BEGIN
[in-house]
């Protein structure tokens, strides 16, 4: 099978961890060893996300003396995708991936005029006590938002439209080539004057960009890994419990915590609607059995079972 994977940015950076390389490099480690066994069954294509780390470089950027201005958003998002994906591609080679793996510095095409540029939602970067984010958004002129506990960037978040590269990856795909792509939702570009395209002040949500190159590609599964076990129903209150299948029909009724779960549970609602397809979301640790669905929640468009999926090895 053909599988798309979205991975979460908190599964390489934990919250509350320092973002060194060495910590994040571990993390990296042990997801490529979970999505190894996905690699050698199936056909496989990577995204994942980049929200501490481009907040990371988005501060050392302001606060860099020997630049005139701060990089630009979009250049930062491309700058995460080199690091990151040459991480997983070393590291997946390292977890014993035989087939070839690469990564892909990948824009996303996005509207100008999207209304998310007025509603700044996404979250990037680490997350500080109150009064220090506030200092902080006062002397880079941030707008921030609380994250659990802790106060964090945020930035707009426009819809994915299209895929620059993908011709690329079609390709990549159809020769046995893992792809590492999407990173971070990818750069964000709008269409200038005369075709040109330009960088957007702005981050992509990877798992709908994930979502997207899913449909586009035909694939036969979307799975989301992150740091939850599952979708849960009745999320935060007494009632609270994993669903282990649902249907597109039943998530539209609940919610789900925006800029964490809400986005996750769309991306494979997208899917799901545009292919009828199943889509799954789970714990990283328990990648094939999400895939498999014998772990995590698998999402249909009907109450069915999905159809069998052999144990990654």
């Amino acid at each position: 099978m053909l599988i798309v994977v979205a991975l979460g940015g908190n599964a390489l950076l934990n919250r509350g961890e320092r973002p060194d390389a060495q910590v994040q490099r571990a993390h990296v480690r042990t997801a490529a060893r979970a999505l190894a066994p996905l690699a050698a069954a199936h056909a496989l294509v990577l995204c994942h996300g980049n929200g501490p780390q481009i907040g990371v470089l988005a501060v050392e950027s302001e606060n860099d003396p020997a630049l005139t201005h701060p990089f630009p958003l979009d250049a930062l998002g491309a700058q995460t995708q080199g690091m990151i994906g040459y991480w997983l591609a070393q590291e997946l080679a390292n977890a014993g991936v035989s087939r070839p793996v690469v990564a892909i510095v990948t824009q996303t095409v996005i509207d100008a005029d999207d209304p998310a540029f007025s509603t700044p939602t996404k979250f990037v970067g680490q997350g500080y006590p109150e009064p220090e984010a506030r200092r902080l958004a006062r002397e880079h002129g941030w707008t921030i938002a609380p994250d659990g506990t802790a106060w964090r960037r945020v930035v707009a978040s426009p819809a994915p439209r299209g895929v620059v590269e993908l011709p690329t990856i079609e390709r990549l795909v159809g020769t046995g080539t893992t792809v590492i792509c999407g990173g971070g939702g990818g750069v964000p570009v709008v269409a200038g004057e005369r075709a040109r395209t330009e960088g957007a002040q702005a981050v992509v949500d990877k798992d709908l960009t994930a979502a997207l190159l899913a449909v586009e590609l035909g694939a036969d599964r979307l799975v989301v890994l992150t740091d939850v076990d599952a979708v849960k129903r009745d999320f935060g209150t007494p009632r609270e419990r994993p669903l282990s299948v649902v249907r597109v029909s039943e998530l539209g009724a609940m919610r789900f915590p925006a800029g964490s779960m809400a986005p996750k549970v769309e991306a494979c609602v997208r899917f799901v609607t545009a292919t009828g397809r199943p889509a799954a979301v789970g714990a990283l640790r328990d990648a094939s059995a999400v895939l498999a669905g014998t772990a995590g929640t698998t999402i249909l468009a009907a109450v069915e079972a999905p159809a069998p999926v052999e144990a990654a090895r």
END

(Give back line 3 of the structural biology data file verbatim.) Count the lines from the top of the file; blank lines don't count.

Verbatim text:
């Amino acid at each position: 099978m053909l599988i798309v994977v979205a991975l979460g940015g908190n599964a390489l950076l934990n919250r509350g961890e320092r973002p060194d390389a060495q910590v994040q490099r571990a993390h990296v480690r042990t997801a490529a060893r979970a999505l190894a066994p996905l690699a050698a069954a199936h056909a496989l294509v990577l995204c994942h996300g980049n929200g501490p780390q481009i907040g990371v470089l988005a501060v050392e950027s302001e606060n860099d003396p020997a630049l005139t201005h701060p990089f630009p958003l979009d250049a930062l998002g491309a700058q995460t995708q080199g690091m990151i994906g040459y991480w997983l591609a070393q590291e997946l080679a390292n977890a014993g991936v035989s087939r070839p793996v690469v990564a892909i510095v990948t824009q996303t095409v996005i509207d100008a005029d999207d209304p998310a540029f007025s509603t700044p939602t996404k979250f990037v970067g680490q997350g500080y006590p109150e009064p220090e984010a506030r200092r902080l958004a006062r002397e880079h002129g941030w707008t921030i938002a609380p994250d659990g506990t802790a106060w964090r960037r945020v930035v707009a978040s426009p819809a994915p439209r299209g895929v620059v590269e993908l011709p690329t990856i079609e390709r990549l795909v159809g020769t046995g080539t893992t792809v590492i792509c999407g990173g971070g939702g990818g750069v964000p570009v709008v269409a200038g004057e005369r075709a040109r395209t330009e960088g957007a002040q702005a981050v992509v949500d990877k798992d709908l960009t994930a979502a997207l190159l899913a449909v586009e590609l035909g694939a036969d599964r979307l799975v989301v890994l992150t740091d939850v076990d599952a979708v849960k129903r009745d999320f935060g209150t007494p009632r609270e419990r994993p669903l282990s299948v649902v249907r597109v029909s039943e998530l539209g009724a609940m919610r789900f915590p925006a800029g964490s779960m809400a986005p996750k549970v769309e991306a494979c609602v997208r899917f799901v609607t545009a292919t009828g397809r199943p889509a799954a979301v789970g714990a990283l640790r328990d990648a094939s059995a999400v895939l498999a669905g014998t772990a995590g929640t698998t999402i249909l468009a009907a109450v069915e079972a999905p159809a069998p999926v052999e144990a990654a090895r």